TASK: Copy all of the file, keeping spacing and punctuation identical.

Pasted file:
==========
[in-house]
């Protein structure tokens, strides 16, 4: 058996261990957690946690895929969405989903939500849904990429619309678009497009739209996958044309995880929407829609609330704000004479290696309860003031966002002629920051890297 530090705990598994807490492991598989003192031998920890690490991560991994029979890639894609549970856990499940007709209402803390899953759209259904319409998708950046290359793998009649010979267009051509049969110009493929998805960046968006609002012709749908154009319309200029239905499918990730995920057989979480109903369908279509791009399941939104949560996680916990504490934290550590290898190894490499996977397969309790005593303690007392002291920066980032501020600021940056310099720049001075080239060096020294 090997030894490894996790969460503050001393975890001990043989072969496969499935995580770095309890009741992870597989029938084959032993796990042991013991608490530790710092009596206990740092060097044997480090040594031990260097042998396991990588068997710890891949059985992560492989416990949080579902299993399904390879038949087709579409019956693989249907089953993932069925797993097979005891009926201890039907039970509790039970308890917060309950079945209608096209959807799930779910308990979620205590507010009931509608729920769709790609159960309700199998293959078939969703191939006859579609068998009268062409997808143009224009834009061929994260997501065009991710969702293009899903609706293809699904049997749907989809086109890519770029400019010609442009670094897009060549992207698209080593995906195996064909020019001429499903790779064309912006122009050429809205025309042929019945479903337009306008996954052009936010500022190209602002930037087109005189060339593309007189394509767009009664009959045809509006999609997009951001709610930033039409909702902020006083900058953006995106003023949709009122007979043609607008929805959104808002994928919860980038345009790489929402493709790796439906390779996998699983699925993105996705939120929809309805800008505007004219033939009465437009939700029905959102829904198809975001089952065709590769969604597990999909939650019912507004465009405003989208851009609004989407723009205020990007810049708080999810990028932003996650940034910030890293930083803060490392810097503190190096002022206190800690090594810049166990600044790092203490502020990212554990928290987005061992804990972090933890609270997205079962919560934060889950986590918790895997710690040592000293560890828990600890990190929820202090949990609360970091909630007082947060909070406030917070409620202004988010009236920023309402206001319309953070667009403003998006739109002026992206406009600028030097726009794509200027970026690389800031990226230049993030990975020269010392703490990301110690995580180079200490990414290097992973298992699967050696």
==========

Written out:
[in-house]
């Protein structure tokens, strides 16, 4: 058996261990957690946690895929969405989903939500849904990429619309678009497009739209996958044309995880929407829609609330704000004479290696309860003031966002002629920051890297 530090705990598994807490492991598989003192031998920890690490991560991994029979890639894609549970856990499940007709209402803390899953759209259904319409998708950046290359793998009649010979267009051509049969110009493929998805960046968006609002012709749908154009319309200029239905499918990730995920057989979480109903369908279509791009399941939104949560996680916990504490934290550590290898190894490499996977397969309790005593303690007392002291920066980032501020600021940056310099720049001075080239060096020294 090997030894490894996790969460503050001393975890001990043989072969496969499935995580770095309890009741992870597989029938084959032993796990042991013991608490530790710092009596206990740092060097044997480090040594031990260097042998396991990588068997710890891949059985992560492989416990949080579902299993399904390879038949087709579409019956693989249907089953993932069925797993097979005891009926201890039907039970509790039970308890917060309950079945209608096209959807799930779910308990979620205590507010009931509608729920769709790609159960309700199998293959078939969703191939006859579609068998009268062409997808143009224009834009061929994260997501065009991710969702293009899903609706293809699904049997749907989809086109890519770029400019010609442009670094897009060549992207698209080593995906195996064909020019001429499903790779064309912006122009050429809205025309042929019945479903337009306008996954052009936010500022190209602002930037087109005189060339593309007189394509767009009664009959045809509006999609997009951001709610930033039409909702902020006083900058953006995106003023949709009122007979043609607008929805959104808002994928919860980038345009790489929402493709790796439906390779996998699983699925993105996705939120929809309805800008505007004219033939009465437009939700029905959102829904198809975001089952065709590769969604597990999909939650019912507004465009405003989208851009609004989407723009205020990007810049708080999810990028932003996650940034910030890293930083803060490392810097503190190096002022206190800690090594810049166990600044790092203490502020990212554990928290987005061992804990972090933890609270997205079962919560934060889950986590918790895997710690040592000293560890828990600890990190929820202090949990609360970091909630007082947060909070406030917070409620202004988010009236920023309402206001319309953070667009403003998006739109002026992206406009600028030097726009794509200027970026690389800031990226230049993030990975020269010392703490990301110690995580180079200490990414290097992973298992699967050696």